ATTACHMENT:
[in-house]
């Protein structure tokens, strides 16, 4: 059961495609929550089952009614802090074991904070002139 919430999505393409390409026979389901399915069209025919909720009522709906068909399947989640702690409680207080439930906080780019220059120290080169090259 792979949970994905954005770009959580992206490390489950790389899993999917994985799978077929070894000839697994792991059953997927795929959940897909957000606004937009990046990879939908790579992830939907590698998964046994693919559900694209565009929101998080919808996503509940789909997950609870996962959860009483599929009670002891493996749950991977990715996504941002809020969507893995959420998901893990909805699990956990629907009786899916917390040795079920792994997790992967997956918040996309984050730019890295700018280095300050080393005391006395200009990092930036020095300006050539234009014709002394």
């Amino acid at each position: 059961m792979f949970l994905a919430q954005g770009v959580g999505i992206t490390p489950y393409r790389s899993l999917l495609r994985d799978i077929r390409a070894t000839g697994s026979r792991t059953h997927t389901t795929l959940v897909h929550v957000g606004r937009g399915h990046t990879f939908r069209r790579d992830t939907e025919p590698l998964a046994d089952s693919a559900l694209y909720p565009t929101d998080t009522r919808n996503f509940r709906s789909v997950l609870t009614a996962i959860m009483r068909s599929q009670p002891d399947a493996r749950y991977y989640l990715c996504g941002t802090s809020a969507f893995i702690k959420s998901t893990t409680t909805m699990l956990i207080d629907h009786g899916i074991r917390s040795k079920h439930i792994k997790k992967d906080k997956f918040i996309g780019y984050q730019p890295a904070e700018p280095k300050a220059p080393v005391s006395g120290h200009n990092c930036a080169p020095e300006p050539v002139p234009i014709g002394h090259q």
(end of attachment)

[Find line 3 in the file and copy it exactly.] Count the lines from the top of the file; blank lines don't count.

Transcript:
């Amino acid at each position: 059961m792979f949970l994905a919430q954005g770009v959580g999505i992206t490390p489950y393409r790389s899993l999917l495609r994985d799978i077929r390409a070894t000839g697994s026979r792991t059953h997927t389901t795929l959940v897909h929550v957000g606004r937009g399915h990046t990879f939908r069209r790579d992830t939907e025919p590698l998964a046994d089952s693919a559900l694209y909720p565009t929101d998080t009522r919808n996503f509940r709906s789909v997950l609870t009614a996962i959860m009483r068909s599929q009670p002891d399947a493996r749950y991977y989640l990715c996504g941002t802090s809020a969507f893995i702690k959420s998901t893990t409680t909805m699990l956990i207080d629907h009786g899916i074991r917390s040795k079920h439930i792994k997790k992967d906080k997956f918040i996309g780019y984050q730019p890295a904070e700018p280095k300050a220059p080393v005391s006395g120290h200009n990092c930036a080169p020095e300006p050539v002139p234009i014709g002394h090259q």